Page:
On Wednesday, January 15, 2014, in commemoration of the 85th anniversary of Dr. Martin Luther King, Jr.’s birth, descendants of some of America’s most prominent African American Legacy Families joined U.S. Congresswoman Eleanor Holmes Norton, Congressional members and staff, and representatives of Dalit Freedom Network in the U.S. Capitol Visitor Center’s Congressional Auditorium, in Washington, D.C., to sign “The Declaration of Empathy,” which addresses the modern-day oppression and enslavement of the Dalit people of India. The Quander Family (descendants of the slaves of George Washington) joined together with descendants of Frederick Douglass, Booker T. Washington, Thomas Jefferson, and Benjamin Banneker, among others, in a spirit of unity and solidarity to assert that African Americans and fellow Americans should oppose the modern-day enslavement of the Dalits and declare empathy with their plight.

Capitol_dome_lantern_WashingtonIt is fitting that event occurred just beneath Emancipation Hall, where a plaster model of the Statue of Freedom resides (see the image above). This model is a replica of the bronze original that, since December 1863, has crowned the dome of the U.S. Capitol building. Notably, a slave named Philip Reid was instrumental in the molding and casting of the Statue of Freedom, and without whose help the Statue may never have been completed. It is also worth noting that on January 1st, 1863, President Abraham Lincoln issued the Emancipation Proclamation, which made the eradication of slavery an explicit goal of the Union war effort, and was a step towards outlawing slavery and conferring full citizenship upon ex-slaves.*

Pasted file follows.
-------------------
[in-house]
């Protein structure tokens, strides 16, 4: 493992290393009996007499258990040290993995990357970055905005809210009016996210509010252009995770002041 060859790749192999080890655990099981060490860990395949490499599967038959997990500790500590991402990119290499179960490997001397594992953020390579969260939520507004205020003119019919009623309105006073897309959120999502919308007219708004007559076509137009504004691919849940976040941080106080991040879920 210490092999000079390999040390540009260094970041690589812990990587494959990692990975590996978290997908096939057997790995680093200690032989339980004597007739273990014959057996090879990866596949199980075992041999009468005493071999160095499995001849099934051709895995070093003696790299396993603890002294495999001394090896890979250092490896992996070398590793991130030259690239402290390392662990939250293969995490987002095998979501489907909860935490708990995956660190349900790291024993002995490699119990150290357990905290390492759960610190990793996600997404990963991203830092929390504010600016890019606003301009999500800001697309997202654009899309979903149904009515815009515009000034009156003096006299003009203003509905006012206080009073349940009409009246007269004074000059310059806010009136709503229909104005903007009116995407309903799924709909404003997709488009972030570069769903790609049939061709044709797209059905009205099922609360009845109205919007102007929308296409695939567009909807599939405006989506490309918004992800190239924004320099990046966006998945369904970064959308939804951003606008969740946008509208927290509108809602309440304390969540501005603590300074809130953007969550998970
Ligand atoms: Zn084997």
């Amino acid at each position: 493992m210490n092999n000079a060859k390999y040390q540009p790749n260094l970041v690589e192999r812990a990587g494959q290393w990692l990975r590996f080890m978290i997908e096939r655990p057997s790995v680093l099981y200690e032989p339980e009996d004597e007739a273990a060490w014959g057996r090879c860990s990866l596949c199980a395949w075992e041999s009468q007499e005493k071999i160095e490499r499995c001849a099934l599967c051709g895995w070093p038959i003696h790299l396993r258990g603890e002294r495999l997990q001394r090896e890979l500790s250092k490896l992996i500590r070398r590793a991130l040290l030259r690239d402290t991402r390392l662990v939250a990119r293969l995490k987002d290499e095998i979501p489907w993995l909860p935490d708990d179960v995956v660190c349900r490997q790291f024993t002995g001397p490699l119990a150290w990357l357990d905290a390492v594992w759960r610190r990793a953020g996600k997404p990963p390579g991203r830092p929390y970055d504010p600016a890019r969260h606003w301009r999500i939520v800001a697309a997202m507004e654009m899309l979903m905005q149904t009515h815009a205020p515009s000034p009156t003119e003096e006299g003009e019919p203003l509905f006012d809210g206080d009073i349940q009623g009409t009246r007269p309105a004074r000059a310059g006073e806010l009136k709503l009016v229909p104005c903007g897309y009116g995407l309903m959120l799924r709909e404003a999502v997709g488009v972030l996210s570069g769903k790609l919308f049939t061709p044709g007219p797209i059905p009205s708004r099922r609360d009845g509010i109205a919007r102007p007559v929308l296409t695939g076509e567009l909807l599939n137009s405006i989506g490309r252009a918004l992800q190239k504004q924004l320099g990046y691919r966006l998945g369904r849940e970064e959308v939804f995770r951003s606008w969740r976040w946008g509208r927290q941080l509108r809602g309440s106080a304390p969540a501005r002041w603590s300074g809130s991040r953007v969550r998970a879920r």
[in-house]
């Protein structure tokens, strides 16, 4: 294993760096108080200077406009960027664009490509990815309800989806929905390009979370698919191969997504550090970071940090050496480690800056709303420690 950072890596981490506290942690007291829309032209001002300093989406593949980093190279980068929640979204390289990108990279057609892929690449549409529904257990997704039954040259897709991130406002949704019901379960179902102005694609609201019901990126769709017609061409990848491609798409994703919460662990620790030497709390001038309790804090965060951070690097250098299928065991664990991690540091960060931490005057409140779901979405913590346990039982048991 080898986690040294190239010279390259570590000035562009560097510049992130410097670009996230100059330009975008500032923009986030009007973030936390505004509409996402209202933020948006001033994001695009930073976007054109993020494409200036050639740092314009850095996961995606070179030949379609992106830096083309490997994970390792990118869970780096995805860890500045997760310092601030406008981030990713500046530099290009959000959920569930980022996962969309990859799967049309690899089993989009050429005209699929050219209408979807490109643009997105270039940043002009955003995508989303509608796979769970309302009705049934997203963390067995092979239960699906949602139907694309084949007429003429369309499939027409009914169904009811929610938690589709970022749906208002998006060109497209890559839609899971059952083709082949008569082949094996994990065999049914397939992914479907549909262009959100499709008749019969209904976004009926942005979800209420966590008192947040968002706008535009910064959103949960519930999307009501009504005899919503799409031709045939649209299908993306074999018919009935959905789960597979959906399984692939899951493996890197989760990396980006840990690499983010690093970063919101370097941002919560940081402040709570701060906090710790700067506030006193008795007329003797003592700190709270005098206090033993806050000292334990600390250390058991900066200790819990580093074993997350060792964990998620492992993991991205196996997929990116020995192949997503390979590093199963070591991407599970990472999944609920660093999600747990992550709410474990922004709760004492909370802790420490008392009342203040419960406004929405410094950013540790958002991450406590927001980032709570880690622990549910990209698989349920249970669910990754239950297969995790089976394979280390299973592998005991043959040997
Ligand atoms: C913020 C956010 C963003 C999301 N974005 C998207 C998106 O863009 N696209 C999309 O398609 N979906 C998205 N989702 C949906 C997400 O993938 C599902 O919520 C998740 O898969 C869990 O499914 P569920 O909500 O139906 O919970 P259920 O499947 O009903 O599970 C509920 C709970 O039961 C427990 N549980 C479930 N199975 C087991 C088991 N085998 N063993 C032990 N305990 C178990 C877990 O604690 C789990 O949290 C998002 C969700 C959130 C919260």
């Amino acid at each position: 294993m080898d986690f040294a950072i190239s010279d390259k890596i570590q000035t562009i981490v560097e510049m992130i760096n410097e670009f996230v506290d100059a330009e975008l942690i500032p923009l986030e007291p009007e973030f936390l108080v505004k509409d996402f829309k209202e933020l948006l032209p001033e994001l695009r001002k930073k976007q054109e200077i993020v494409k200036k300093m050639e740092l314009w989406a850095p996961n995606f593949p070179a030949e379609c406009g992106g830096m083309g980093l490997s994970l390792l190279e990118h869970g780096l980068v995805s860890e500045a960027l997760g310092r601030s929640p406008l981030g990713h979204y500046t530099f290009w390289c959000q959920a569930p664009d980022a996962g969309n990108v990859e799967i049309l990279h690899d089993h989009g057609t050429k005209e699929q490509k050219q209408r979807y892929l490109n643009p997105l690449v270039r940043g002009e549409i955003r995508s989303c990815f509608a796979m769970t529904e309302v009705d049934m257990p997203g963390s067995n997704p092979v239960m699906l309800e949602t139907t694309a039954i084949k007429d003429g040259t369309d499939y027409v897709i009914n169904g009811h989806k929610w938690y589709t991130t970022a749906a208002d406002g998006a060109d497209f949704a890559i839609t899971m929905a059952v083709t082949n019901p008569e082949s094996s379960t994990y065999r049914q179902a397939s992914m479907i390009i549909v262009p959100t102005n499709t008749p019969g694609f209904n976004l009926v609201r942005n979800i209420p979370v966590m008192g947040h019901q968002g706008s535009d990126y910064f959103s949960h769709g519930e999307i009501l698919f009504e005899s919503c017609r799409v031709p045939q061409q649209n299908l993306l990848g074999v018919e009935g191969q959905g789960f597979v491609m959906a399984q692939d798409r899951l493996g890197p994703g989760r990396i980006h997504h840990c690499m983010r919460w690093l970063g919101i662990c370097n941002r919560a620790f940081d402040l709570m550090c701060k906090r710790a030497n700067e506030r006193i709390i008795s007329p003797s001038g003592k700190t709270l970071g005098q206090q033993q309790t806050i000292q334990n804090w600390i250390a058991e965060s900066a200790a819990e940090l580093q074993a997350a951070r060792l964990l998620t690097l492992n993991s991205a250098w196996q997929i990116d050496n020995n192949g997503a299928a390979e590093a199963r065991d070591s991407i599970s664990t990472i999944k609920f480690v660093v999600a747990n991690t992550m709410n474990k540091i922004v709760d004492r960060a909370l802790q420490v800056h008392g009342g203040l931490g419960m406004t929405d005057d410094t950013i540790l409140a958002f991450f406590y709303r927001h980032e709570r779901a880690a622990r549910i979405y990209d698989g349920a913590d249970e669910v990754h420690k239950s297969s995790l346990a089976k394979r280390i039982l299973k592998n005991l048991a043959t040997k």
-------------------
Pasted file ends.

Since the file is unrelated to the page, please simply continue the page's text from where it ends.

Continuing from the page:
martinlutherkinggandhi31By hosting this event on the birth date of Dr. Martin Luther King, Jr., the conveners were able to magnify and draw upon the courage and conviction of the historic human rights champion. During a sermon given at Ebenezer Baptist Church on July 4, 1965, Dr. King reflected upon his journey to India, and acknowledged the parallel between African Americans and Dalits, stating, in part, “Yes, I am an untouchable, and every Negro in the United States of America is an untouchable.” Through declaring empathy with the oppressed and downtrodden of India, participants of “The Declaration of Empathy” signing event hope to further the possibility that slavery, in all of its aspects, will someday be dredged from the human reality, for once and for all.


This “Declaration of Empathy” signing event will be regarded as a milestone in the history of the contemporary abolition movement. Join the movement; and, DECLARE EMPATHY by signing the OFFICIAL PETITION.